A recent project, which is still in the very early stages, is looking for changes in patterns in the surface ocean due to el Nino. El Nino is a decadal mode of variability in the atmospheric forcings on the Pacific Ocean leading to anomalously warmer ocean temperatures throughout the eastern Pacific. This water, like a warm blanket, alters the internal dynamics of the water (i.e. hydrodynamics) and the ecosystem (i.e. ecodynamics).
This project is looking for what some of these ecosystem changes are and how they may (or may not) impact the sinking of carbon within the water column. The removal of organic carbon from the surface ocean, a process termed export, has important ramifications on atmospheric carbon dioxide levels as well as climate change more generally.
While mechanistic theories abound, my work will be looking at an extensive dataset collected over the past 10 years off the coast of California. First we will dissect the overall patterns in the area–how does our particular ecosystem work overall? Then we can try to parse apart how these relationships change during the advent of el Nino and what that may mean for climate, especially if el Nino is expected to be more prevalent in future years.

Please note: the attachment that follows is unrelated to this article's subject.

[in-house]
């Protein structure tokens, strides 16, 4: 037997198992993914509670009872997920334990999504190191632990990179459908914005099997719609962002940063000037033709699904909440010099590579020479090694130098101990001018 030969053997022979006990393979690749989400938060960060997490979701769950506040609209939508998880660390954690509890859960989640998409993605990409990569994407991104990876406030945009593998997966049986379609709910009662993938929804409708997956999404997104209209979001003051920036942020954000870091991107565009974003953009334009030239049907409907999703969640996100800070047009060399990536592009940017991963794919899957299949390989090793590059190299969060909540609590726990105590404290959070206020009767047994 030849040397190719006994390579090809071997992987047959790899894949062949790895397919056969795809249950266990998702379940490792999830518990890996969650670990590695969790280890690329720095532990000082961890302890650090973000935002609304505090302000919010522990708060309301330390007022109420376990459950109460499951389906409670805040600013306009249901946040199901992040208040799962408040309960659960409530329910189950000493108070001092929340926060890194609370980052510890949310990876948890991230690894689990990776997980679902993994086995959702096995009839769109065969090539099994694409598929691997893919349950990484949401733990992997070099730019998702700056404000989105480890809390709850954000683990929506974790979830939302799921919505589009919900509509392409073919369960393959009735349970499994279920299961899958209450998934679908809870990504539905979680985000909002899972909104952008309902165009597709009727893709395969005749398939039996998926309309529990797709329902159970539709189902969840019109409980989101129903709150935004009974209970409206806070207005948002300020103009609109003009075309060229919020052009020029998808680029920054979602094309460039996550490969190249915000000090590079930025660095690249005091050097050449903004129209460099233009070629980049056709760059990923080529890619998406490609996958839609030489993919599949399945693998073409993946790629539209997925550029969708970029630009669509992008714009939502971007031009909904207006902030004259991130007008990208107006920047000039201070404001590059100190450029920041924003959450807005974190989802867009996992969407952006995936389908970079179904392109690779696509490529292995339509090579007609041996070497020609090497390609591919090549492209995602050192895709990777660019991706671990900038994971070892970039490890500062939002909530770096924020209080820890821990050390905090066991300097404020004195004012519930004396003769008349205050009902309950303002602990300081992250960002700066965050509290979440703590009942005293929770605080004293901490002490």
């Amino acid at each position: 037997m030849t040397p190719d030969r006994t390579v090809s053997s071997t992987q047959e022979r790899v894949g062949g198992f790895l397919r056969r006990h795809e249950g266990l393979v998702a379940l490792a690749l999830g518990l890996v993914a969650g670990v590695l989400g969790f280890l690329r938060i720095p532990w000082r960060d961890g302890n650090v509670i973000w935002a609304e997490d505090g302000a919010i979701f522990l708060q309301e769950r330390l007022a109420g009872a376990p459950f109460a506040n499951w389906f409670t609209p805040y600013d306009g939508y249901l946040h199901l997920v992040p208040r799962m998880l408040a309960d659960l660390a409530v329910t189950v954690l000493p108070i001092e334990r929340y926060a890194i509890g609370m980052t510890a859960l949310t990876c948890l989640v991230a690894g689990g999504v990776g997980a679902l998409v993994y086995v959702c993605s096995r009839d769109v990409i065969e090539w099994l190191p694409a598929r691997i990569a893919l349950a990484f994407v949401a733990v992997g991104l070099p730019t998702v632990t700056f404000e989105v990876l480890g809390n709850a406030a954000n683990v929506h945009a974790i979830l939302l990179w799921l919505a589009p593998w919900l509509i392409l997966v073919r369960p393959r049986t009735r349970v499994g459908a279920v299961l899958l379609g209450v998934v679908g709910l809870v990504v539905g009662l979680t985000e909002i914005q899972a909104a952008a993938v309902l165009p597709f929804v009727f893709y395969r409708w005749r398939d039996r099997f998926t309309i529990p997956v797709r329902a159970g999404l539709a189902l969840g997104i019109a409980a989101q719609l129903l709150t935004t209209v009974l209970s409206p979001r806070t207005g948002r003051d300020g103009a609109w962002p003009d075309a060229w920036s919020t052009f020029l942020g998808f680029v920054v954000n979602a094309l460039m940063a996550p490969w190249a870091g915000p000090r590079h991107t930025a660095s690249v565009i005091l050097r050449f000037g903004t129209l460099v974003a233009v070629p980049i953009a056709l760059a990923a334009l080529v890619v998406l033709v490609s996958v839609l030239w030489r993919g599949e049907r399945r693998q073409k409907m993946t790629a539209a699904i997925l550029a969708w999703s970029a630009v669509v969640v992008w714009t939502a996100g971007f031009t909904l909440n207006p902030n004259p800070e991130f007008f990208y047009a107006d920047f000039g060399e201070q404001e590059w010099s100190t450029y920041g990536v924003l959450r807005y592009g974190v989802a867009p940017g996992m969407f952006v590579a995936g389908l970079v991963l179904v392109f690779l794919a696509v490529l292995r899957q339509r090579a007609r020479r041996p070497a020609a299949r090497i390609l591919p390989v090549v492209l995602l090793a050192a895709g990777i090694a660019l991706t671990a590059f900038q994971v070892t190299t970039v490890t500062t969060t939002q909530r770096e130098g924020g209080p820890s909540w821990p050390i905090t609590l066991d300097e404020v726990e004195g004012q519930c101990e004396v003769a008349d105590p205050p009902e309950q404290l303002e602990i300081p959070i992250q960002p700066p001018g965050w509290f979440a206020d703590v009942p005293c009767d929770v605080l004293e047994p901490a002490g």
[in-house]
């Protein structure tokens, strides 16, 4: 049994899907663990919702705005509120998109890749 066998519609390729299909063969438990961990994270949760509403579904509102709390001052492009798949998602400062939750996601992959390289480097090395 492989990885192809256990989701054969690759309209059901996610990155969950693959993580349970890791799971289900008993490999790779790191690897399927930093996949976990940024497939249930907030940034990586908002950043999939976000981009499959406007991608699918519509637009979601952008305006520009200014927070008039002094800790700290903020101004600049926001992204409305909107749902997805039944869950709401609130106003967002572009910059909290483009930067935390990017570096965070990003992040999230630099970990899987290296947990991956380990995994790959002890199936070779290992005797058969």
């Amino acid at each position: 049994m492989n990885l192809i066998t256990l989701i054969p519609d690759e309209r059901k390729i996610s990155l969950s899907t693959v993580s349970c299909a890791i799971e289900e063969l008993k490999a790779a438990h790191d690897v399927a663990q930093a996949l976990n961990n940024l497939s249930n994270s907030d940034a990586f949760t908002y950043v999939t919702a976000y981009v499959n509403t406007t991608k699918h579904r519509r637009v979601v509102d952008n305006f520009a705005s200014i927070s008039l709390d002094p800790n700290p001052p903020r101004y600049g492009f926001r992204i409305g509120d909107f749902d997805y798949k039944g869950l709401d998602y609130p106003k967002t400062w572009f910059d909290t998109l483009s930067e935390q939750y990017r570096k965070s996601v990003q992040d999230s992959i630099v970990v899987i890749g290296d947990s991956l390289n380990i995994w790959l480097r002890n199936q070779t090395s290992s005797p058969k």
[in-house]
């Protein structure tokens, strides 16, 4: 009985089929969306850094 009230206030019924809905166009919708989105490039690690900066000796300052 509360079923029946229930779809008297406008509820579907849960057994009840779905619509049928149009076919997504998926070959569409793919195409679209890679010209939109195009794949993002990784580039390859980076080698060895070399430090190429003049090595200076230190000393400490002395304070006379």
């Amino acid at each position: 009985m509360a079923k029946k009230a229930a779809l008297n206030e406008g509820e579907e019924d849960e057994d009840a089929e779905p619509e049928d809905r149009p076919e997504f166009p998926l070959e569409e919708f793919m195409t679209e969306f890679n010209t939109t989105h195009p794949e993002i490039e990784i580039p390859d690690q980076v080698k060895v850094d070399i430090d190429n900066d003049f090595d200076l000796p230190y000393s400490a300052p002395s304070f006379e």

Here are two correlation matrices displayed as color-coded plots (blue indicates positive correlation while magenta is negative correlation). My initial idea is to use these correlation matrices as virtual fingerprints for the two states of the ecosystem: non-el Nino and el Nino. On the left we have a picture of the sort of relationships (and the strength of the relationships) during cool, non-el Nino years while on the right we have the same plot with the warm, el Nino like years.
Between the two, we see patterns of similarity as well as unique features just as we would expect. The next step in this assessment would be the inclusion of uncertainty within the fingerprint since many of the data points used for the correlation have measurement uncertainty associated with them (e.g. Net Primary Production is typically +/- 10 percent).
I know how I would include the uncertainty, but for now I’ll hold off from describing it until I have a working example.